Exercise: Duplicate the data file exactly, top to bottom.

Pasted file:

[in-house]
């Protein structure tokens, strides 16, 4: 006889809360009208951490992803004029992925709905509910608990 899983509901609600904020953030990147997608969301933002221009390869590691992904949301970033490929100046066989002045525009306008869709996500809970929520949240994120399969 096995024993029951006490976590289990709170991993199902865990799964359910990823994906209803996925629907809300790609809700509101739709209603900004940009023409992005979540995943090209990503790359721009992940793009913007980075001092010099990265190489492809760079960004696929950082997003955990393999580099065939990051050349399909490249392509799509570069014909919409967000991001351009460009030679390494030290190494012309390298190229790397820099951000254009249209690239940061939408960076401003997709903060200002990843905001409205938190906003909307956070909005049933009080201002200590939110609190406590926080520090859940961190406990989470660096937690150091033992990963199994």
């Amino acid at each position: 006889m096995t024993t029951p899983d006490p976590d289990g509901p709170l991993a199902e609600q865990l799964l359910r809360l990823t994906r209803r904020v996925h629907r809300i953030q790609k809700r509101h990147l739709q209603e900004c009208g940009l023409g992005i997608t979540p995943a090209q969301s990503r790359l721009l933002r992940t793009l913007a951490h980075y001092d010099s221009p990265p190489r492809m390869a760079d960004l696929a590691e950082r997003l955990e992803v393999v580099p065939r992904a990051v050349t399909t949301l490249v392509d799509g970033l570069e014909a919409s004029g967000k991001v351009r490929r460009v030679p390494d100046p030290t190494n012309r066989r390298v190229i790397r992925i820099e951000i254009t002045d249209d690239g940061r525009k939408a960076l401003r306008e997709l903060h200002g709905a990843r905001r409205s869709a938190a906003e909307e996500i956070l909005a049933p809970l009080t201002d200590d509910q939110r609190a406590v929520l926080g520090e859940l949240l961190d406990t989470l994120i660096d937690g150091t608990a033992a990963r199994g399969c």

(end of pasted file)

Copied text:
[in-house]
């Protein structure tokens, strides 16, 4: 006889809360009208951490992803004029992925709905509910608990 899983509901609600904020953030990147997608969301933002221009390869590691992904949301970033490929100046066989002045525009306008869709996500809970929520949240994120399969 096995024993029951006490976590289990709170991993199902865990799964359910990823994906209803996925629907809300790609809700509101739709209603900004940009023409992005979540995943090209990503790359721009992940793009913007980075001092010099990265190489492809760079960004696929950082997003955990393999580099065939990051050349399909490249392509799509570069014909919409967000991001351009460009030679390494030290190494012309390298190229790397820099951000254009249209690239940061939408960076401003997709903060200002990843905001409205938190906003909307956070909005049933009080201002200590939110609190406590926080520090859940961190406990989470660096937690150091033992990963199994």
């Amino acid at each position: 006889m096995t024993t029951p899983d006490p976590d289990g509901p709170l991993a199902e609600q865990l799964l359910r809360l990823t994906r209803r904020v996925h629907r809300i953030q790609k809700r509101h990147l739709q209603e900004c009208g940009l023409g992005i997608t979540p995943a090209q969301s990503r790359l721009l933002r992940t793009l913007a951490h980075y001092d010099s221009p990265p190489r492809m390869a760079d960004l696929a590691e950082r997003l955990e992803v393999v580099p065939r992904a990051v050349t399909t949301l490249v392509d799509g970033l570069e014909a919409s004029g967000k991001v351009r490929r460009v030679p390494d100046p030290t190494n012309r066989r390298v190229i790397r992925i820099e951000i254009t002045d249209d690239g940061r525009k939408a960076l401003r306008e997709l903060h200002g709905a990843r905001r409205s869709a938190a906003e909307e996500i956070l909005a049933p809970l009080t201002d200590d509910q939110r609190a406590v929520l926080g520090e859940l949240l961190d406990t989470l994120i660096d937690g150091t608990a033992a990963r199994g399969c």